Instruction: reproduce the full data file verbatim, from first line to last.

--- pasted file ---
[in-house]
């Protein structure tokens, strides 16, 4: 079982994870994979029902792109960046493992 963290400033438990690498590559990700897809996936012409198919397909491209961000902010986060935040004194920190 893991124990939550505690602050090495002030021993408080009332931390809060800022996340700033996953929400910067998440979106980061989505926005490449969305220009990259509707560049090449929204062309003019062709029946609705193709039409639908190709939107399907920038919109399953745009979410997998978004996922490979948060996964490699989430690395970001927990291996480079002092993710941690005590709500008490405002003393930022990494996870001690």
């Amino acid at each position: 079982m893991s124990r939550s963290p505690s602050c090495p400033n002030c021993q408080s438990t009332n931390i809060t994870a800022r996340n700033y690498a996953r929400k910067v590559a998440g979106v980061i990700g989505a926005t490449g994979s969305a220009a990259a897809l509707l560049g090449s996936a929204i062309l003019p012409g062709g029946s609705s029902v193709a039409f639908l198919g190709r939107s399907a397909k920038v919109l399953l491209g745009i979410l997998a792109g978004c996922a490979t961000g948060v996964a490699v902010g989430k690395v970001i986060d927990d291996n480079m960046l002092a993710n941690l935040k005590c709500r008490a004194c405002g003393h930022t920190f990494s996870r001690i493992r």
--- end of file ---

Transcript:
[in-house]
């Protein structure tokens, strides 16, 4: 079982994870994979029902792109960046493992 963290400033438990690498590559990700897809996936012409198919397909491209961000902010986060935040004194920190 893991124990939550505690602050090495002030021993408080009332931390809060800022996340700033996953929400910067998440979106980061989505926005490449969305220009990259509707560049090449929204062309003019062709029946609705193709039409639908190709939107399907920038919109399953745009979410997998978004996922490979948060996964490699989430690395970001927990291996480079002092993710941690005590709500008490405002003393930022990494996870001690």
């Amino acid at each position: 079982m893991s124990r939550s963290p505690s602050c090495p400033n002030c021993q408080s438990t009332n931390i809060t994870a800022r996340n700033y690498a996953r929400k910067v590559a998440g979106v980061i990700g989505a926005t490449g994979s969305a220009a990259a897809l509707l560049g090449s996936a929204i062309l003019p012409g062709g029946s609705s029902v193709a039409f639908l198919g190709r939107s399907a397909k920038v919109l399953l491209g745009i979410l997998a792109g978004c996922a490979t961000g948060v996964a490699v902010g989430k690395v970001i986060d927990d291996n480079m960046l002092a993710n941690l935040k005590c709500r008490a004194c405002g003393h930022t920190f990494s996870r001690i493992r």